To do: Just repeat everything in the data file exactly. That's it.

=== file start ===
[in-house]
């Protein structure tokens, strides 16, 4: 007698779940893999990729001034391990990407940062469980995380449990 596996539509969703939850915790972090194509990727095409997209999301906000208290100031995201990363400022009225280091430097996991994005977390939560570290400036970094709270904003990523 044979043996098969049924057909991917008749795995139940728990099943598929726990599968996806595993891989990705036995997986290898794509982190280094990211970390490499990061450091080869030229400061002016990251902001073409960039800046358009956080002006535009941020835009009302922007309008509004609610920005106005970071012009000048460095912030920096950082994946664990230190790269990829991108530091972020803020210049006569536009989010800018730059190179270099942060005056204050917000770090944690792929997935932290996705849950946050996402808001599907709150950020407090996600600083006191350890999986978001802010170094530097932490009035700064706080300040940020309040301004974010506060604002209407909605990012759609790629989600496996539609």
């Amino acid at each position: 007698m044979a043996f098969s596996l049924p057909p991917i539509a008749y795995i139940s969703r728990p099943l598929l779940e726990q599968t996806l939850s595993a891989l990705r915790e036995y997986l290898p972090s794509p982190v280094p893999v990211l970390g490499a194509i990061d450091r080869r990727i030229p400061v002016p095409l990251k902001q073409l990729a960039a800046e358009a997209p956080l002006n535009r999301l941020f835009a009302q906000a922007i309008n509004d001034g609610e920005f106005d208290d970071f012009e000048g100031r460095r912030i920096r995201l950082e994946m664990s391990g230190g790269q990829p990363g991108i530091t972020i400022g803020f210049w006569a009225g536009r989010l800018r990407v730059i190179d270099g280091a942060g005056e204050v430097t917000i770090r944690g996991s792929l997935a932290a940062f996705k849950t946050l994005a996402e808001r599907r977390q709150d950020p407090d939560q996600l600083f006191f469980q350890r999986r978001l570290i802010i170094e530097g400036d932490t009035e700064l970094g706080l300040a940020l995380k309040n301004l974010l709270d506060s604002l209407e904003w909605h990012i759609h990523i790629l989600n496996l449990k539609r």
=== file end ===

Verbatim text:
[in-house]
């Protein structure tokens, strides 16, 4: 007698779940893999990729001034391990990407940062469980995380449990 596996539509969703939850915790972090194509990727095409997209999301906000208290100031995201990363400022009225280091430097996991994005977390939560570290400036970094709270904003990523 044979043996098969049924057909991917008749795995139940728990099943598929726990599968996806595993891989990705036995997986290898794509982190280094990211970390490499990061450091080869030229400061002016990251902001073409960039800046358009956080002006535009941020835009009302922007309008509004609610920005106005970071012009000048460095912030920096950082994946664990230190790269990829991108530091972020803020210049006569536009989010800018730059190179270099942060005056204050917000770090944690792929997935932290996705849950946050996402808001599907709150950020407090996600600083006191350890999986978001802010170094530097932490009035700064706080300040940020309040301004974010506060604002209407909605990012759609790629989600496996539609």
């Amino acid at each position: 007698m044979a043996f098969s596996l049924p057909p991917i539509a008749y795995i139940s969703r728990p099943l598929l779940e726990q599968t996806l939850s595993a891989l990705r915790e036995y997986l290898p972090s794509p982190v280094p893999v990211l970390g490499a194509i990061d450091r080869r990727i030229p400061v002016p095409l990251k902001q073409l990729a960039a800046e358009a997209p956080l002006n535009r999301l941020f835009a009302q906000a922007i309008n509004d001034g609610e920005f106005d208290d970071f012009e000048g100031r460095r912030i920096r995201l950082e994946m664990s391990g230190g790269q990829p990363g991108i530091t972020i400022g803020f210049w006569a009225g536009r989010l800018r990407v730059i190179d270099g280091a942060g005056e204050v430097t917000i770090r944690g996991s792929l997935a932290a940062f996705k849950t946050l994005a996402e808001r599907r977390q709150d950020p407090d939560q996600l600083f006191f469980q350890r999986r978001l570290i802010i170094e530097g400036d932490t009035e700064l970094g706080l300040a940020l995380k309040n301004l974010l709270d506060s604002l209407e904003w909605h990012i759609h990523i790629l989600n496996l449990k539609r």